Half of all travel-related jobs in the US could be eliminated by the end of April, according to a new report

Spencer Platt/Getty ImagesJohn F. Kennedy Airport stands mostly empty on April 16, 2020 in New York City. While some national and international flights are still departing and arriving, many flights have been cancelled due to a lack of passengers and restrictions on global travel.
  • The impact of the coronavirus on the travel industry is over nine times worse than the impact of 9/11, according to a new report by Oxford Economics.
  • A total of 8 million US jobs will be eliminated as a result of travel declines by the end of April, Oxford Economics projects. That’s over half of the US jobs supported by travel, according to the US Travel Association.
  • Travel industry declines alone could kickstart a protracted recession, the report found.
  • Hospitality leaders are calling upon the government for additional support.
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Last month, Chip Rogers, the president and CEO of the American Hotel & Lodging Association (AHLA), likened the coronavirus’ impact on the hospitality industry to the impact of 9/11 and the 2008 recession combined.

Now, a new report by Oxford Economics suggests the impact of the coronavirus will be “more than nine times the impact of 9/11 on travel sector revenue.”

The report projects that 6.9 million US jobs will be eliminated this month due to travel declines, resulting in a total loss of 8 million travel-related jobs by the end of April. That’s over half of the 15.8 million American jobs the US Travel Association (USTA) says are typically supported by travel expenditures.

Oxford Economics also estimates that declines in US domestic and international tourism will result in a $US1.2 trillion loss in economic output that could launch the US economy into a recession lasting “at least two quarters.”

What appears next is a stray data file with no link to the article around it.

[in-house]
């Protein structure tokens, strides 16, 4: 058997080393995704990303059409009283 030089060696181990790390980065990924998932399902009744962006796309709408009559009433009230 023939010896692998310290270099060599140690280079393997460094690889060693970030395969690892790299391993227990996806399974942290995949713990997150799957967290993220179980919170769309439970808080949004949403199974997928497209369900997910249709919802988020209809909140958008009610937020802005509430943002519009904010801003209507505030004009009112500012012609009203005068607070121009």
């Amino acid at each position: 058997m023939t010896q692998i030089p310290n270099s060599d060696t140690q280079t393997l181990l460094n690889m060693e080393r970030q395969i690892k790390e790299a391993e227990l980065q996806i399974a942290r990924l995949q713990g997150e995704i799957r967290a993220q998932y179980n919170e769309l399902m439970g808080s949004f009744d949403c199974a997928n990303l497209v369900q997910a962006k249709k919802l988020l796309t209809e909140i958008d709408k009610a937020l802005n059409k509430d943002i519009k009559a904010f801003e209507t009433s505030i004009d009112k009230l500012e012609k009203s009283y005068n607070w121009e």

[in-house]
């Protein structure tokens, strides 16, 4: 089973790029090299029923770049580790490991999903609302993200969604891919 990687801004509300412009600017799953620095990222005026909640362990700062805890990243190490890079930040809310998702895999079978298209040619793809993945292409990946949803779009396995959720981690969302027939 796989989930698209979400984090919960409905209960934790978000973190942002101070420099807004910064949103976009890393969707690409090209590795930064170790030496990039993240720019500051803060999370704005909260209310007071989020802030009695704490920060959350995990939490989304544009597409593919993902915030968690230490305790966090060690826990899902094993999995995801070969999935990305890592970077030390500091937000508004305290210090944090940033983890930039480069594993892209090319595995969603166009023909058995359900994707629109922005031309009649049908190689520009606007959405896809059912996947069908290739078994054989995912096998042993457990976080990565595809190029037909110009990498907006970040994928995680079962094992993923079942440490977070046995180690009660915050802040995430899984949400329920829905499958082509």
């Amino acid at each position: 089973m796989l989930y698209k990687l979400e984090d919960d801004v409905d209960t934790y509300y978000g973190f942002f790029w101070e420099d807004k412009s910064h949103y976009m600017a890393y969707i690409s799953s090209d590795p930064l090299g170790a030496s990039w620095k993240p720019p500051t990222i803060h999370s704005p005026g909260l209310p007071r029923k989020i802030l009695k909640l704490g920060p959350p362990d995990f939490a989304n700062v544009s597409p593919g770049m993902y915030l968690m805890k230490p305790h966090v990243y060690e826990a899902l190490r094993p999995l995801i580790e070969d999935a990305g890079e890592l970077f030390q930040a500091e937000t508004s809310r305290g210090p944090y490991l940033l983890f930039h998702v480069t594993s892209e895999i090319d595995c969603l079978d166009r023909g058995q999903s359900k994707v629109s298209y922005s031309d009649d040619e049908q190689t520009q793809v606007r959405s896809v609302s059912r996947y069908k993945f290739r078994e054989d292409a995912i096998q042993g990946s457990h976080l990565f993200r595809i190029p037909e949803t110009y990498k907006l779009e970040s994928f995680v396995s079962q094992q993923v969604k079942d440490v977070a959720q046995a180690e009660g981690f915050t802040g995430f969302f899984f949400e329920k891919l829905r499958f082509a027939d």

While the $US2 trillion federal CARES Act has provided relief for the travel sector, USTA President and CEO Roger Dow is among a small army of hospitality leaders to point out that it is not enough.

“The CARES Act was a good start, but the data shows there is still extreme and mounting pain in the American travel industry,” Dow said in a company release. “We’re appealing for fixes, the addition of more relief, faster rules, and greater flexibility.”

The limited scope of the Small Business Administration’s Paycheck Protection Program (PPP) is a central issue around which leading hospitality organisations, including USTA and the AHLA, rallied in an April 8 policy request document submitted to Congress.

“The PPP is expected to run out of funding within the next several weeks and the covered period for the program ends on June 30, 2020,” hospitality leaders wrote. “It’s clear that extended public health restrictions and a slow return to normal work, public gathering and travel patterns will result in small businesses having limited customers and revenue far beyond June 30.”

Requested policy changes include an additional $US600 billion for PPP to ensure that the program is funded through December 2020 and the ability for small businesses to request up to three PPP loans.

“We need immediate action to update the CARES Act and increase the limit on SBA loans,” Rogers said after AHLA sent a separate letter to Congress on April 8. “The current limit will not allow a business owner to meet both payroll and debt service obligations beyond an estimated 4 to 8 weeks. Consequently, it will result in continued layoffs of the very workers the bill seeks to protect.”

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